• Tristan Keuris
  • Catena: Refrains and Variations for 31 wind instruments, percussion and celesta (1988)

  • Novello & Co Ltd (World)

Commissioned by the Amsterdam Foundation for the Arts on the occasion of the centenary of the Royal Concertgebouw Orchestra

Commissioned for the occasion of the centenary of the Royal Concertgebouw Orchestra

  • 2pic.2fl.2ob.ca.2piccl.2cl.bcl.2bsn.cbn/6hn.4tpt.4tb.2tba/timp.5perc/cel
  • 14 min

Programme Note

A request from the Royal Concertgebouw Orchestra for a work to mark its centenary enabled Tristan Keuris to fulfil his wish to write a major piece
exploiting the rich variety of character, mood, timbre and sonority of a large body of wind instruments and percussion. His response is a work of enormous range; passages of power and fire alternating with sections of the utmost tranquillity and lyricism: now pungent, now wistful. Catena (Refrains and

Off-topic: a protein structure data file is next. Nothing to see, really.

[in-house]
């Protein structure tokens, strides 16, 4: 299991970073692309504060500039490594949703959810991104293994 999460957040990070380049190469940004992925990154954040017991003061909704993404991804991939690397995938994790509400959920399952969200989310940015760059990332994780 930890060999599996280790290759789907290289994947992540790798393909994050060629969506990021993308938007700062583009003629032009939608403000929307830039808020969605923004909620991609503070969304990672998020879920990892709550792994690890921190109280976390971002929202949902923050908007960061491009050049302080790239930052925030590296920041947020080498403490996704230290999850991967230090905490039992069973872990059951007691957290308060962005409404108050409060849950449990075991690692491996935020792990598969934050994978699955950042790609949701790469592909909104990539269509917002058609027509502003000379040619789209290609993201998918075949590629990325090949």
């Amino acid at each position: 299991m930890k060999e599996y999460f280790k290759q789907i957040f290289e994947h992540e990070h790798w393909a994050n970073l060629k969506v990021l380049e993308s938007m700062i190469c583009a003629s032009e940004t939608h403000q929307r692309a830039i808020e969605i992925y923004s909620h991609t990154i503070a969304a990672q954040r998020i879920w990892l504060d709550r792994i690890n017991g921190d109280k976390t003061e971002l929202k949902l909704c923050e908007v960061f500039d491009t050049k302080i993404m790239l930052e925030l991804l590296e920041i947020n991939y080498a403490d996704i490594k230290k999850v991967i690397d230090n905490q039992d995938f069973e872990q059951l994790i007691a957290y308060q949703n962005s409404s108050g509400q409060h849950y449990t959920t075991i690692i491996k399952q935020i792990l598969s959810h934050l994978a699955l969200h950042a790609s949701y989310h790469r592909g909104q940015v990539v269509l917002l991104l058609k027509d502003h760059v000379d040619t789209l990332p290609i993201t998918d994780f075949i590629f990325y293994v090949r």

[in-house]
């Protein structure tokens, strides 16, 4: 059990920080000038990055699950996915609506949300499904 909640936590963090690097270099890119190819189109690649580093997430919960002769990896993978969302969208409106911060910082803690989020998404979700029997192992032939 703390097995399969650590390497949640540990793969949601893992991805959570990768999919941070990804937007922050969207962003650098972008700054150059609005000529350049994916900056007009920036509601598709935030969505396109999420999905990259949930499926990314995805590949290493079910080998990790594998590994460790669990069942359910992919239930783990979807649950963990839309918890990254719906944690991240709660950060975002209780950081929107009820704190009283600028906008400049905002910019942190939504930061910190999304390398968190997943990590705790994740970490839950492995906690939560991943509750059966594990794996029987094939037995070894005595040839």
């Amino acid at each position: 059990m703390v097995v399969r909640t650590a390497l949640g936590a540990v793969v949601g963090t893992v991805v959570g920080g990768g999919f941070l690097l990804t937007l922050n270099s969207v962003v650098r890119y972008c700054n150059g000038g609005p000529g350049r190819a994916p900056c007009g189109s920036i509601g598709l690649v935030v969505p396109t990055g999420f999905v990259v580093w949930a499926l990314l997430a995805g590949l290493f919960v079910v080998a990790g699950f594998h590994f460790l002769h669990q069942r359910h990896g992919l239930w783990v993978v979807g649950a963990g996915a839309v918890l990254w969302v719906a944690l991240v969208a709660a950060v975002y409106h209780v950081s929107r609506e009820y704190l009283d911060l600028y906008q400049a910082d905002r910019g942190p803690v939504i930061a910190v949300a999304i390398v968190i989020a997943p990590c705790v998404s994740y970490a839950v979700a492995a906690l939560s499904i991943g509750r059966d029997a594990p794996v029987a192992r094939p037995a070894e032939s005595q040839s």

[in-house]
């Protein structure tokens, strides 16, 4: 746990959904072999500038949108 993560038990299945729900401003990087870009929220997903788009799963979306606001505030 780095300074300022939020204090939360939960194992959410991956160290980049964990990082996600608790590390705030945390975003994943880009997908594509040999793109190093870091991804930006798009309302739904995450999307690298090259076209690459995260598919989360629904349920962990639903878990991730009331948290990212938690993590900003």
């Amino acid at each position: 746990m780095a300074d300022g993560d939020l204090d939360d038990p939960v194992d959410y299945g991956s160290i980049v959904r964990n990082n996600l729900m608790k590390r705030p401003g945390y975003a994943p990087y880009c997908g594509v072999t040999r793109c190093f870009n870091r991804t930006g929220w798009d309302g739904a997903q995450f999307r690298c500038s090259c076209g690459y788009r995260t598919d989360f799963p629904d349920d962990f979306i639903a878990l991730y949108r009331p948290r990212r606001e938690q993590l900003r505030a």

Variations for 31 Wind instruments, percussion and celeste) was composed in 1988 and first performed at the Amsterdam Concertgebouw on 12 January 1989.

The shape of the work - Catena is latin for 'chain' - is crucial to the perceived impact of the piece for, though eloquent. it is entirely without gesture;all effects are organically generated from the construction and its resulting tensions. The broad outline is a set of twelve variations interspersed with ritornelli and passaggi, framed by a prelude and postlude and with a concluding coda. Sections dovetail and overlap to form larger groupings that relate to the four movements of a traditional symphony, the slow movement being placed third, with the tension building through the variations, and the ritornelli and passaggi providing moments of release or contrast. Although the groups of variations are free-standing, with their own identity, there is considerable and consistent thematic development running throughout the score, binding the work together and providing an extra structural dimension complementary to the immediate impact of the particular section, yet independent from it. This arrangement performs the twin roles of providing a work full of contrast and unity, and enabling the composer to present a fully satisfying symphonic structure in a little under a quarter of an hour.